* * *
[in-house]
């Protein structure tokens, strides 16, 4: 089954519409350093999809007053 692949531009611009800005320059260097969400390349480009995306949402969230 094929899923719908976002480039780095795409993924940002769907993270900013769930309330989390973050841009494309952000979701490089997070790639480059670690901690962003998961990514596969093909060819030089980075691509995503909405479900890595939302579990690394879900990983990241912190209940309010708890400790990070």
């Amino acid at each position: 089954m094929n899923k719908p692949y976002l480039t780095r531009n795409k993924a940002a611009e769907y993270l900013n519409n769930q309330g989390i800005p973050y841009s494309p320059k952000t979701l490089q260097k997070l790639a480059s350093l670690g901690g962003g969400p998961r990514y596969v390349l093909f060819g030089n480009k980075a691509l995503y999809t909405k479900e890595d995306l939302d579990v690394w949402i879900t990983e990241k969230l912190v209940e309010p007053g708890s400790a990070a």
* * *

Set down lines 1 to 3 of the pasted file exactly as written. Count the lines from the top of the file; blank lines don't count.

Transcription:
[in-house]
């Protein structure tokens, strides 16, 4: 089954519409350093999809007053 692949531009611009800005320059260097969400390349480009995306949402969230 094929899923719908976002480039780095795409993924940002769907993270900013769930309330989390973050841009494309952000979701490089997070790639480059670690901690962003998961990514596969093909060819030089980075691509995503909405479900890595939302579990690394879900990983990241912190209940309010708890400790990070």
């Amino acid at each position: 089954m094929n899923k719908p692949y976002l480039t780095r531009n795409k993924a940002a611009e769907y993270l900013n519409n769930q309330g989390i800005p973050y841009s494309p320059k952000t979701l490089q260097k997070l790639a480059s350093l670690g901690g962003g969400p998961r990514y596969v390349l093909f060819g030089n480009k980075a691509l995503y999809t909405k479900e890595d995306l939302d579990v690394w949402i879900t990983e990241k969230l912190v209940e309010p007053g708890s400790a990070a």